Tuesday 11 January 2011

Midnight Tales by Bram Stoker

As some of you know, I love the novel Dracula and gothic fiction in general.  So I was excited when I came across this collection of short stories by Bram Stoker at the library.  It promised to be "chilling", "terrifying" and full of horror classics such as vampires, werewolves and mummies.

Unfortunately it wasn't really what it said on the tin.  The collection had twelve stories and at least three of them were definitely not horror.  For another one or two it would be debatable.  Now that wasn't always a bad thing - I really enjoyed The Red Stockade, an adventure story in which sailors battle pirates - but I do think that if you call a book Midnight Tales and advertise it as a horror collection, you should stick to it.

As with most short story collections, some of the tales were much more enjoyable than others.  The Squaw, about the Iron Maiden torture device, was very creepy.  One of the tales, The Dream in the Dead House, had originally been included in Dracula (Jonathan Harker on his way to Dracula's castle) but was cut at the publisher's insistence. The Spectre of Doom was originally written for children and had a lovely macabre fairy tale feel.

Unfortunately two of the stories contained my literary pet peeve - writing in another dialect.  I know Bram was Irish but I absolutely can not stand reading a story where the spelling has changed to reflect the accent.  These two stories were not bad, but all my enjoyment was sucked out of them by the writing technique.  Take this example from The Shorrox Man; "She had shkin like satin, wid a warrm flush in it, like the sun shinin' on a crock iv yestherday's crame".  If you enjoy that, I admire you, because it is beyond me.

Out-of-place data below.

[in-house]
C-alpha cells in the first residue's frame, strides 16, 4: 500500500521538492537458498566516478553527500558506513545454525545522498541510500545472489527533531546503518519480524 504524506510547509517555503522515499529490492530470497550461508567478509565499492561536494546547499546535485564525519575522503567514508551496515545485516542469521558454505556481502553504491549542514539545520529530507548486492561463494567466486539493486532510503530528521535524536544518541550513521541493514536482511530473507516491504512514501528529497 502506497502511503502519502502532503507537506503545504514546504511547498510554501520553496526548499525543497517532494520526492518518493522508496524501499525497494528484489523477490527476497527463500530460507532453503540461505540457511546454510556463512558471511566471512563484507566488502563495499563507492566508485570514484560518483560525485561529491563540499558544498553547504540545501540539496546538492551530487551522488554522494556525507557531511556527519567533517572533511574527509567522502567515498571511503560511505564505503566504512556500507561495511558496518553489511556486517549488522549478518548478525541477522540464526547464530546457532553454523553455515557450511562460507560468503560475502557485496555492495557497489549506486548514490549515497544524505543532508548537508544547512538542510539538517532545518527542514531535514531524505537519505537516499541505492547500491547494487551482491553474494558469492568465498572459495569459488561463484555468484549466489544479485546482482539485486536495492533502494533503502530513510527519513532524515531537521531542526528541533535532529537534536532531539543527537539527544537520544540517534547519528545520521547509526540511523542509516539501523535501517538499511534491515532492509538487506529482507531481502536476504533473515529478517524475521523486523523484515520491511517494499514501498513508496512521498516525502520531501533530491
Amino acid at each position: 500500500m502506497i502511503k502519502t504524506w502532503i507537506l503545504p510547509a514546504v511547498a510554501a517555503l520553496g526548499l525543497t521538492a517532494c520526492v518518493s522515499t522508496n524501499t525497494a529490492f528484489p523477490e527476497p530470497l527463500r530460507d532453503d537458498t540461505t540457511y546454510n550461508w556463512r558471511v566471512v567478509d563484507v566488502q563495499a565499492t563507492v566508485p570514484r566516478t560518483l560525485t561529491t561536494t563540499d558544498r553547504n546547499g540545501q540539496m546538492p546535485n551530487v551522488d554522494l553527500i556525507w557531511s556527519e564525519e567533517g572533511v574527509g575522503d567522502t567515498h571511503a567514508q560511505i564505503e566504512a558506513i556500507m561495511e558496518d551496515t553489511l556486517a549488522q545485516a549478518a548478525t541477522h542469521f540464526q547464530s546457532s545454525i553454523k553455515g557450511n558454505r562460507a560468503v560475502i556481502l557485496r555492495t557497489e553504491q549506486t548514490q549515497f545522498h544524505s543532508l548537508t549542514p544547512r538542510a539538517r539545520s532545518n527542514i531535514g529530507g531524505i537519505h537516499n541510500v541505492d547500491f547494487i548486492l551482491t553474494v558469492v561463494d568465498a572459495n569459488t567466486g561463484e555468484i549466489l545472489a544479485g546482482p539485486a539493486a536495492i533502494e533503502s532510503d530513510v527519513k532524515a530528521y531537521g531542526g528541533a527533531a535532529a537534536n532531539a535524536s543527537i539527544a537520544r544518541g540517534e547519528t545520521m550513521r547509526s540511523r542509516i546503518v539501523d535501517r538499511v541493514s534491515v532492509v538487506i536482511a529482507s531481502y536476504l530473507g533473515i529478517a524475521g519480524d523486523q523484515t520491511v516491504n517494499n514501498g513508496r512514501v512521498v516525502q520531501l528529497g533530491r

Content aside, this collection was generally well editied.  There was a historical/biographical introduction at the beginning and a brief but interesting intro before each story outlining Bram's inspiration and how the story was originally published.  I just feel that if the editor had kept the collection strictly horror it would have felt more cohesive and functioned better as a whole book.

Score: 3 out of 5


  1. I've had a couple of disappointments like that recently too. I started reading 'The Help' and couldn't get more than 15 pages before that written southern dialect thing drove me nuts. It's all well and fine in a movie, but in print? on paper? makes me crazy.

  2. Is it awful of me to admit that I didn't even know Stoker published a work (or more?) other than Dracula?

    It does seem an odd title for the group though - I wonder if the title was chosen by him or an editor. Were the stories originally published as that collection or were they gathered from other sources and compiled later?

  3. I'm with Lisa--I didn't know Bram Stoker's work outside of Dracula until now :)

    I have an award for you. Congrats :) Here are the details.

  4. Well, I'm awful too because I didn't know of his other works either. That's is one of the good things about blogging though-- learning about authors and books you've never heard of before-- But it is kind've exciting and embarrassing at the same time.

    I'm completely opposite-- I love dialects in books-- especially when they are done well. That one is a bit out there though. Didn't like it at first but after several readings it is growing on me and I am starting to hear the voice. Took me a minute to realize crame must be cream. Interesting!

  5. There wasn't much of a scarier read than the original Dracula...loved it a few Octobers ago. I haven't read any of Stroker's short stories, though.

  6. Um...Stoker. That's who I meant.

  7. I've never read any of Stoker's shorter fiction and although it doesn't sound like it's all wonderful it definitely sounds worth a go :)